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Presenting with Success

It has been estimated that 75% of all people experience some degree of anxiety or nervousness when it comes to public speaking. Surveys about our fears commonly show that fear of public speaking tops the list, as our fear of standing in front of a group and talking is greater than even the fear of death. Here, we share some tips about how to give a presentation like a pro!


Preparation doesn’t just mean standing in front of the mirror and running through your presentation repeatedly. Being prepared with your content is a given, but a good speaker needs to know their audience and what they expect and hope to take away from the presentation. Obviously, a presentation before a roomful of CEOs will differ from a roomful of assembly workers.

BONUS: Know your presentation space! Problems arise when speakers find themselves in a room that’s too big, too crowded or not set up properly. Make sure you check out the space where you’re going to be presenting in advance to see any limitations and solve them prior to taking the stage.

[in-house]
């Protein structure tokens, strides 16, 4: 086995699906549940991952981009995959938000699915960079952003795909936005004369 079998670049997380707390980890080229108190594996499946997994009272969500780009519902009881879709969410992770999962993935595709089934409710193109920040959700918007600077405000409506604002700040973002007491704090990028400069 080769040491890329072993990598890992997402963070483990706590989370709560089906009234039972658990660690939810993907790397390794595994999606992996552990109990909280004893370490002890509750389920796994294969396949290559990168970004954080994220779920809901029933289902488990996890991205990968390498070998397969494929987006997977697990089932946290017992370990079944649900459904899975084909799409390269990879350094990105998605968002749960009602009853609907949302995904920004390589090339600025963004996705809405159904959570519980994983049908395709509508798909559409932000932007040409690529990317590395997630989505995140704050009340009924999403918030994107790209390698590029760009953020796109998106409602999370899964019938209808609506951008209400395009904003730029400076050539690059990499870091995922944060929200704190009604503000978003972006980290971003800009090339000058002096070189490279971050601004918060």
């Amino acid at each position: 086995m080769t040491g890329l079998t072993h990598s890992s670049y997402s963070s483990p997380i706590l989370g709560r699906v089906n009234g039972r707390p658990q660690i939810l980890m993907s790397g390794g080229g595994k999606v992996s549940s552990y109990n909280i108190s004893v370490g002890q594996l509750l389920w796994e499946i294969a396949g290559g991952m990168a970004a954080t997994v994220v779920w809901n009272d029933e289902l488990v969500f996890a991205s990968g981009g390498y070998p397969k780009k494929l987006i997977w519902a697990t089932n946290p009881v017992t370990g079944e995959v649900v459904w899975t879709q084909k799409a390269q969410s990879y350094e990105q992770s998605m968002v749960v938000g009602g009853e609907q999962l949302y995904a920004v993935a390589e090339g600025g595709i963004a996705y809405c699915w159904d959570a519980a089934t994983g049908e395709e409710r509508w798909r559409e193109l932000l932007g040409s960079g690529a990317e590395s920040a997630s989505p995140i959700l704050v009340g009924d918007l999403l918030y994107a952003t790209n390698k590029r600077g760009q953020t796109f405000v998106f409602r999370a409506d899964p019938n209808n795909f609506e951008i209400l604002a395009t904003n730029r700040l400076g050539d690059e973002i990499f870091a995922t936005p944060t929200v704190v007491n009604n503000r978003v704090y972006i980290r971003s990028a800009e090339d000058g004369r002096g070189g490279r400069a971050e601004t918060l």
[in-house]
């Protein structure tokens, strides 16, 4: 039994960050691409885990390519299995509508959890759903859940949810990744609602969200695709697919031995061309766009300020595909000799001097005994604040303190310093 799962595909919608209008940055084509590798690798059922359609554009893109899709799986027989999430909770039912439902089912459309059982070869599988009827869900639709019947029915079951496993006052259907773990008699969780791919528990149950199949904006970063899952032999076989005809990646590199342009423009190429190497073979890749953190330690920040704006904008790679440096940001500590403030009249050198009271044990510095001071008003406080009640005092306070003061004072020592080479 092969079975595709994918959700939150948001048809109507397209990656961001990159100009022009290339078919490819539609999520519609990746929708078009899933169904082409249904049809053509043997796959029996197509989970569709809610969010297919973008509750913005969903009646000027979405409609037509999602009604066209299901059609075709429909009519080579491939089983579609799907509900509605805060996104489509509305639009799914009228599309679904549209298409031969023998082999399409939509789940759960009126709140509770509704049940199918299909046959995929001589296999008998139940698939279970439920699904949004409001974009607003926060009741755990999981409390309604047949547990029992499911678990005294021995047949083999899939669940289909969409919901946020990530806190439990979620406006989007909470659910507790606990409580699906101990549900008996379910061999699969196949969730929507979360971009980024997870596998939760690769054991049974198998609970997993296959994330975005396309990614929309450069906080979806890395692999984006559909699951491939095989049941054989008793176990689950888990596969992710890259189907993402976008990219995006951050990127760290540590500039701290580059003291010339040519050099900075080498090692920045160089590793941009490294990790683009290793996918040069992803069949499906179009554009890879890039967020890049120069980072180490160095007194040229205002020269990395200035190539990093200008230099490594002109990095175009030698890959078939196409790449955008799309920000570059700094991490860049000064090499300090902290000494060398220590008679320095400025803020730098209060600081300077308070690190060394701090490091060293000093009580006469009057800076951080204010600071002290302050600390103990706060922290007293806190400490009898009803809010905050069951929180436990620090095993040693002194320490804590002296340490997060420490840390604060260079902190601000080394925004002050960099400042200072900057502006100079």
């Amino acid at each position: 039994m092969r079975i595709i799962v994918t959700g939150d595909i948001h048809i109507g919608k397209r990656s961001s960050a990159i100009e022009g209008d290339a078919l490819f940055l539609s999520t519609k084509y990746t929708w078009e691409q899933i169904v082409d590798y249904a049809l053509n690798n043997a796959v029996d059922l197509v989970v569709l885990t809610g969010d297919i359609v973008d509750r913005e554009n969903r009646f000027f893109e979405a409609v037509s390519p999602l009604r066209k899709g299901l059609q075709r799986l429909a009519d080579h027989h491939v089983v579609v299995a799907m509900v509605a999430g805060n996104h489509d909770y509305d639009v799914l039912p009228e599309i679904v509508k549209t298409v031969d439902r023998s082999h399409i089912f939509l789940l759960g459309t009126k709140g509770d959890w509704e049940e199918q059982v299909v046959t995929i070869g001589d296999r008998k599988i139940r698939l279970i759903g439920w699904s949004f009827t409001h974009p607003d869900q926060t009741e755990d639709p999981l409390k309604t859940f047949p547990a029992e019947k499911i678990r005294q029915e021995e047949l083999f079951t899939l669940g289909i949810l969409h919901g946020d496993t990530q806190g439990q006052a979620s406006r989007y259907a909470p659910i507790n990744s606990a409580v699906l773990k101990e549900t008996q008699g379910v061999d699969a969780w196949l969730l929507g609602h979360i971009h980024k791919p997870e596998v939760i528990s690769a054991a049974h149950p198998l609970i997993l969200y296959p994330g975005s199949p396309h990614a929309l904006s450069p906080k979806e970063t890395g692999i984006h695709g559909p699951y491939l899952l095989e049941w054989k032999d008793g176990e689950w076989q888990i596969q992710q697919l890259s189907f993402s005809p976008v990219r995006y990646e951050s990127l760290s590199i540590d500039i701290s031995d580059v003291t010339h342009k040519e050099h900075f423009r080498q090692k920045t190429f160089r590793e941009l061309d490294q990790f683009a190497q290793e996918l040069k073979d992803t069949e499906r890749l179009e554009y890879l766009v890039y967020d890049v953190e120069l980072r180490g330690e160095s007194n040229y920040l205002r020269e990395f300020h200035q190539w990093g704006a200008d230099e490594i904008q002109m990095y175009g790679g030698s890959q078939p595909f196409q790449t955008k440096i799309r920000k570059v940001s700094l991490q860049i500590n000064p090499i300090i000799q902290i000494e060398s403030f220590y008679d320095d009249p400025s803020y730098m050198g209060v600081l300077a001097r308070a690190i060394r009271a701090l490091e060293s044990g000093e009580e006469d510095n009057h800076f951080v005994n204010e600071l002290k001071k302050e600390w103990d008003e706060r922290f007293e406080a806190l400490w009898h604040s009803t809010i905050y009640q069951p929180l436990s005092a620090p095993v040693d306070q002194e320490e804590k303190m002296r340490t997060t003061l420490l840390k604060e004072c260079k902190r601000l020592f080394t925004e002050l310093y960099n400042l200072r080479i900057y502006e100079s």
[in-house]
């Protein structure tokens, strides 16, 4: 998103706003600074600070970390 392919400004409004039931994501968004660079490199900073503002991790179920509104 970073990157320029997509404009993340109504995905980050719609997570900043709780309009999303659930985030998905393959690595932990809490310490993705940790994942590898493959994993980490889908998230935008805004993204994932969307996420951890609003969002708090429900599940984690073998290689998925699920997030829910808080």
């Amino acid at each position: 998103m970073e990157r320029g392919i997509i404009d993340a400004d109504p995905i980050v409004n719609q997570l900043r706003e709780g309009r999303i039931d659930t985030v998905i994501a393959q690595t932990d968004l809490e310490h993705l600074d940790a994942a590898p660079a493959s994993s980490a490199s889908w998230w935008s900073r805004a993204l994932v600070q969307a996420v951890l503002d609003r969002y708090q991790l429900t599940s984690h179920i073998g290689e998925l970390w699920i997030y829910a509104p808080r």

Start Strong

Many presenters begin by stating their name before uttering, “Let’s get started.” This stale approach could begin an hour-long snooze fest. If you start your presentation with a boring tone, you’ll lose your audience before you start. In an era of engaging entertainment, you need to start with a bang. Incorporate a compelling quote, story, stat or question to engage your audience and then introduce yourself and your topic.

BONUS: Don’t feel you have to stand behind a podium if there is one; it can become a barrier between you and the audience and make you appear stiff. If you’re comfortable and the space permits, walk around a bit and gesture naturally. It will help keep the attention on you and make the audience more comfortable as well.

Conversation, Not Presentation

When planning your presentation, you should have a couple of points where you plan for an interaction with the audience. This makes your presentation more useful and interesting for audience members. A conversation allows the audience to ask questions and talk to you like a human, rather than a presentation robot.

BONUS: Great presenters can tell stories that captivate the attention of the audience. Stories shouldn’t be told just for the story’s sake, they need to illustrate key points of your presentation, which helps make your presentation memorable.

Design Effectively

When it comes to presentation design, there is often a confusion between beautiful design and effective design, and when to use each. If you are presenting in front of a room full of interior designers, you may want to make sure you add a little artistic flair, while a room full of lawyers may care more about the content of your speech rather than the design. You need to have a clear idea of your message, your audience and your delivery style.